Showing posts with label FRENCH. Show all posts
Showing posts with label FRENCH. Show all posts

Thursday, April 19, 2012

ANZAC Day 2012 – A mother’s perspective

ANZAC Day, observed on 25 April each year, is the national day of remembrance for Australians and New Zealanders who died at war.

Last year I co-hosted an ANZAC day blogging challenge with Central Auckland Research Centre, Auckland Libraries. This year I have bowed out of co-hosting, due to commitments of life in general. However, I didn’t want to miss out on participating. This is my contribution to the 2012 ANZAC Day Blog Challenge.

My great-uncle Charles George French was not yet 21 when he tried to enlist in the military. It was a little too soon for his mother’s liking:

“I have no objection to his enlistment for Home Service. I object to his enlistment for Active Service Abroad he is too young. Make any use you like of him for Home Service”

Elizabeth French, 3 June 1918

Digital copy of item

NAA: B2455, FRENCH C G
Creative commons logo
© Commonwealth of Australia (National Archives of Australia) 2012.

Without consent for Active Service Abroad, Charles’ application to enlist was cancelled.

Charles must have talked his mother around, as just a week later he provided a consent form with her signature. With her consent, his application was accepted. He embarked for France on 31 August 1918 the same year. His elder brother Walter had already seen service and returned home to Australia, discharged from duty with deafness.

As I was reading Charles’ military service file, I already knew that he had returned home alive. Having come home in October 1919 he married in 1920 and went on to raise a family. His mother Elizabeth didn’t have the reassurance of this knowledge as he set sail for France. On 31 August 1918, Charles’ fate was unknown. How hard it must have been for Elizabeth to let her young son, just 19 years of age, go off to war.

© Shelley Crawford, 2012

Tuesday, February 15, 2011

My first FHL film: Amherst Hospital In-patient's Registers

With all the excitement of Australia Day and my DNA results coming in, plus my son starting school and my daughter having an adenotonsillectomy a few days ago, I haven't had a chance to report on my findings from my first ever FHL microfilm loan - the Amherst Hospital In-patient's Register (Victoria, Australia).

I knew from an index of the register that there were nine records of interest to me. Four of these related to my French/Tregonning branches, which I keep on saying are my current focus. It was these records that prompted me to order the film.

On the French/Tregonning side I found:
  • My great granduncle William Tregonning was admitted on 30 June 1871 with a fracture of the middle third of his femur. He was discharged, cured, 111 days later.
  • My great grandfather's first wife Marget [Mary] Ann French [Charlesworth] was admitted to hospital from 1 February 1881 to 12 February 1881 with pneumonia. She was cured.
  • My great-great grandfather James William French was admitted to hospital from 22 February 1881 to 27 June 1881 with chronic pneumonia. At discharge he was relieved, rather than cured. 
  • My great grandmother Elizabeth Tregonning was admitted from 8 January 1888 to 22 April 1888 with anteflexion cervical ???. She was cured.
I can't work out the final word(s) of Elizabeth Tregonning's reason for admission. Can you help?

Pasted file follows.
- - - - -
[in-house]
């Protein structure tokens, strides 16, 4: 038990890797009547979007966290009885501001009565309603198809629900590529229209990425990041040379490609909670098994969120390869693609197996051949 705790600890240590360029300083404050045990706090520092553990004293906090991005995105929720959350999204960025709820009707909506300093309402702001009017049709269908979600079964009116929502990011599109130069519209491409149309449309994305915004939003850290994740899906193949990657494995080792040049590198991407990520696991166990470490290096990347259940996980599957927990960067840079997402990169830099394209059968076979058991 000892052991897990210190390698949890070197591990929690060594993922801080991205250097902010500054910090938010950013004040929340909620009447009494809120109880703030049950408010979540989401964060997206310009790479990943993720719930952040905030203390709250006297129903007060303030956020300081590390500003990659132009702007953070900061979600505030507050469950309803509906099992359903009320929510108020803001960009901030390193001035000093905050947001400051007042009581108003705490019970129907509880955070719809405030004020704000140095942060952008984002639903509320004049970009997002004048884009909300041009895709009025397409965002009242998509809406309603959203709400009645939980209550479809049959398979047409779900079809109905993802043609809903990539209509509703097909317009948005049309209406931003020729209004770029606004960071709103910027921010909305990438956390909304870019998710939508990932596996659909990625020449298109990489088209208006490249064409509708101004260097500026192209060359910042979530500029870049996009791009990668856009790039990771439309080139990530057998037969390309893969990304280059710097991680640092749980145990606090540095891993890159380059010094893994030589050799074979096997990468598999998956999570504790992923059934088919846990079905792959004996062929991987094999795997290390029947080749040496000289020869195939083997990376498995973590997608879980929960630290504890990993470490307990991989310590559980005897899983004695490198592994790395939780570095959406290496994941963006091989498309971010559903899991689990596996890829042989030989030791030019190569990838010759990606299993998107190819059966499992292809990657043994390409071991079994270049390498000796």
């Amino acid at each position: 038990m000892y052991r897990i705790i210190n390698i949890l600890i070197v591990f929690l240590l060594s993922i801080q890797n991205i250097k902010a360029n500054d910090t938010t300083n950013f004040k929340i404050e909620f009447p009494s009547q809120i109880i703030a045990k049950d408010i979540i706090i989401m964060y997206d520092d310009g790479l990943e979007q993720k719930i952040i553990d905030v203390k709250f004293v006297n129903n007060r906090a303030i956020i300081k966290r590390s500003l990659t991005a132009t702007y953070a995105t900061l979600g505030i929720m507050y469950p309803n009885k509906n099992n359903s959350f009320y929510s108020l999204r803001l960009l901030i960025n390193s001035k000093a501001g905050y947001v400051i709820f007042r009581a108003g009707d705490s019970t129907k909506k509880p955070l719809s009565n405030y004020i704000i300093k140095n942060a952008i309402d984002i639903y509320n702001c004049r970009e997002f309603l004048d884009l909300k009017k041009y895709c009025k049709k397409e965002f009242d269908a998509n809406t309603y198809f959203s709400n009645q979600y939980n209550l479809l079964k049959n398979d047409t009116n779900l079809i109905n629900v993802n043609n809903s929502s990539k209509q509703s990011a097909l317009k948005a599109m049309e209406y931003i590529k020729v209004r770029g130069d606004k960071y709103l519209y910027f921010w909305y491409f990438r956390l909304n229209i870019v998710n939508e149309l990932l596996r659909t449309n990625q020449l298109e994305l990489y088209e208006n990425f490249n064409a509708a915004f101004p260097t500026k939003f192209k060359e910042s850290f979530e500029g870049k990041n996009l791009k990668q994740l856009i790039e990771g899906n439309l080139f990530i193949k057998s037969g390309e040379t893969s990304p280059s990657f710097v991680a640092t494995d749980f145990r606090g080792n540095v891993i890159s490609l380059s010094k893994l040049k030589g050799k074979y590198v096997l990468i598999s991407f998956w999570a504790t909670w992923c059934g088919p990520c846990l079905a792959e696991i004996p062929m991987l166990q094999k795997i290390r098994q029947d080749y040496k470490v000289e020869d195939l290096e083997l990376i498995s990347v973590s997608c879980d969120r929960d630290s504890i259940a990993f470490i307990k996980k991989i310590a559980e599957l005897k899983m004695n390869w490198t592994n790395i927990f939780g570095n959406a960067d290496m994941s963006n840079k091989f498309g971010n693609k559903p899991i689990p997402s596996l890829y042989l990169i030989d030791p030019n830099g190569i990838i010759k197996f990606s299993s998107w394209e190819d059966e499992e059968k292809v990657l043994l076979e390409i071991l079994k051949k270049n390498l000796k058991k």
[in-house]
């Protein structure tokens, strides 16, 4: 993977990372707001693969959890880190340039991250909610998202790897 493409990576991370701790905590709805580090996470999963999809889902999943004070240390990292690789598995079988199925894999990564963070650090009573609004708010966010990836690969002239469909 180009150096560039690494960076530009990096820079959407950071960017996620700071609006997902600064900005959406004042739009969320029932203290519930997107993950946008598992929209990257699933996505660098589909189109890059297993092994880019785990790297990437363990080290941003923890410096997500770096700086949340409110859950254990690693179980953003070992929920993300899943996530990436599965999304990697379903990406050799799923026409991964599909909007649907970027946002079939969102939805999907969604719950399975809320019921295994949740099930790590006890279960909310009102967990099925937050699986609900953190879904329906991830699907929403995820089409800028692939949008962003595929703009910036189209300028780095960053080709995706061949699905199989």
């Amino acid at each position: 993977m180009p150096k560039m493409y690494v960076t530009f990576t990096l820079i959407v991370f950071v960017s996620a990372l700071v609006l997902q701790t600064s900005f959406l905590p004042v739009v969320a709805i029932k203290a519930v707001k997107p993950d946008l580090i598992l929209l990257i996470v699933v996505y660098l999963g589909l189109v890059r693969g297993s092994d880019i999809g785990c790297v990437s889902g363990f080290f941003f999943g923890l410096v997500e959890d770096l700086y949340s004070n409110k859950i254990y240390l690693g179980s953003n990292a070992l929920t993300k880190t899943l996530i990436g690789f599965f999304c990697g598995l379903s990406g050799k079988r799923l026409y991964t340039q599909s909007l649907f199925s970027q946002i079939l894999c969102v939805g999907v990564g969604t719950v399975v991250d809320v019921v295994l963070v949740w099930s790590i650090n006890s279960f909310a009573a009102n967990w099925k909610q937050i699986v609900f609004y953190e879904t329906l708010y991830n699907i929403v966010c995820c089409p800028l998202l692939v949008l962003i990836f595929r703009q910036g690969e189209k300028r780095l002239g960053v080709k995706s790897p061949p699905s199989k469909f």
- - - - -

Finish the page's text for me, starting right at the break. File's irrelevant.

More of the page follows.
I would like to know what it was. It seems to be some sort of problem with a tilted uterus and given the timing I would very much like to know the nature of this problem. At this stage, she was married to Joseph Tregonning (not related, as far as I know) but it seems the family had fallen on hard times. I am trying to determine if Joseph Tregonning was insolvent in 1887, and went to gaol shortly after. A Joseph Tregonning fitting his description did. Certainly the problem that hospitalised her did not cause Elizabeth infertility, as she bore five more children.

Many of the hospital stays were very long. I wondered how the hospital was funded and what the conditions were like. I've discovered that there is a book describing the history of the hospital at the National Library of Australia, so reading that is now on my list of things to do.

On my Bennett side I found:
  • My great grandfather Henry Michael Bennett was admitted to hospital aged 6 on 7 May 1871. He left 40 days later on 15 June 1871, cured. He had injured his elbow joint in an accident.
  • Henry Michael Bennett was admitted again at age 12 on 20 March 1877 with a contused wound. He was discharged, cured, on April 24.
  • My great grandaunt Elizabeth Bennett was admitted on 18 January 1883 with cephalagia. At just 20 years of age she had been suffering a headache for two years. The register indicates that she was discharged, cured, on 11 March 1883. I hope she was.
  • My great-great grandfather James Bennett was admitted 22 February 1883 and discharged, cured, on 1 April 1883. He had been treated for a fracture caused by a horse kick.
  • Elizabeth Bennett was admitted again on 9 July 1883 and discharged, cured, on 22 August 1883. I haven't worked out the cause of her admission.
I am having trouble reading a few of the entries here.

Henry Michael Bennett (at age 6) was admitted with:

 
Can you make out the first word?

I'm also having trouble with the comments on his case. Something about the acute inflammation being relieved, but his arm is bent at a right angle and immobile.

What was Elizabeth Bennett admitted with, in her second admission of 1883?
 Any help on making out he words would be appreciated.

The best bit